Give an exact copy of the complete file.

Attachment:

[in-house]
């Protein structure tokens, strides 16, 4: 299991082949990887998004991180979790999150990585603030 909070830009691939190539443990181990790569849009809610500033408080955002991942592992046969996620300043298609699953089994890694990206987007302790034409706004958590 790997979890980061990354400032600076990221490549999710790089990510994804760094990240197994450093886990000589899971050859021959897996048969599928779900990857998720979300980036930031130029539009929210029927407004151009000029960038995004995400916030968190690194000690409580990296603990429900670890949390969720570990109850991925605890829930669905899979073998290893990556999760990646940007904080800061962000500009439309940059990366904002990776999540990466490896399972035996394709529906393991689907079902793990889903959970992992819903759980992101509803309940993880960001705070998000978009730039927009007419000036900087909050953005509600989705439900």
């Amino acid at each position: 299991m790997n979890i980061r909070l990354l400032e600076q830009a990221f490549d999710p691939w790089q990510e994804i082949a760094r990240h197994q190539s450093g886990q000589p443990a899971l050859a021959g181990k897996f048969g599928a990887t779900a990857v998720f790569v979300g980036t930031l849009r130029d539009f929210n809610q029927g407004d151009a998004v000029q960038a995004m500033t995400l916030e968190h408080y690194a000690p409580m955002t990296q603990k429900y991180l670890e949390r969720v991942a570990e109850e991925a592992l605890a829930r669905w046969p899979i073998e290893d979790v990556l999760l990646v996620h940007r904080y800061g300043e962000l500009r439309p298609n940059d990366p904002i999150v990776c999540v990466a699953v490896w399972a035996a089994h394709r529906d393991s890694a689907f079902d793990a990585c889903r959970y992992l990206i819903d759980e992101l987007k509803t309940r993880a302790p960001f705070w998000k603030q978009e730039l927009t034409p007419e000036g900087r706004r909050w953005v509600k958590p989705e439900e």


[in-house]
């Protein structure tokens, strides 16, 4: 299991082949990887998004991180979790999150990585603030 909070830009691939190539443990181990790569849009809610500033408080955002991942592992046969996620300043298609699953089994890694990206987007302790034409706004958590 790997979890980061990354400032600076990221490549999710790089990510994804760094990240197994450093886990000589899971050859021959897996048969599928779900990857998720979300980036930031130029539009929210029927407004151009000029960038995004995400916030968190690194000690409580990296603990429900670890949390969720570990109850991925605890829930669905899979073998290893990556999760990646940007904080800061962000500009439309940059990366904002990776999540990466490896399972035996394709529906393991689907079902793990889903959970992992819903759980992101509803309940993880960001705070998000978009730039927009007419000036900087909050953005509600989705439900």
């Amino acid at each position: 299991m790997n979890i980061r909070l990354l400032e600076q830009a990221f490549d999710p691939w790089q990510e994804i082949a760094r990240h197994q190539s450093g886990q000589p443990a899971l050859a021959g181990k897996f048969g599928a990887t779900a990857v998720f790569v979300g980036t930031l849009r130029d539009f929210n809610q029927g407004d151009a998004v000029q960038a995004m500033t995400l916030e968190h408080y690194a000690p409580m955002t990296q603990k429900y991180l670890e949390r969720v991942a570990e109850e991925a592992l605890a829930r669905w046969p899979i073998e290893d979790v990556l999760l990646v996620h940007r904080y800061g300043e962000l500009r439309p298609n940059d990366p904002i999150v990776c999540v990466a699953v490896w399972a035996a089994h394709r529906d393991s890694a689907f079902d793990a990585c889903r959970y992992l990206i819903d759980e992101l987007k509803t309940r993880a302790p960001f705070w998000k603030q978009e730039l927009t034409p007419e000036g900087r706004r909050w953005v509600k958590p989705e439900e």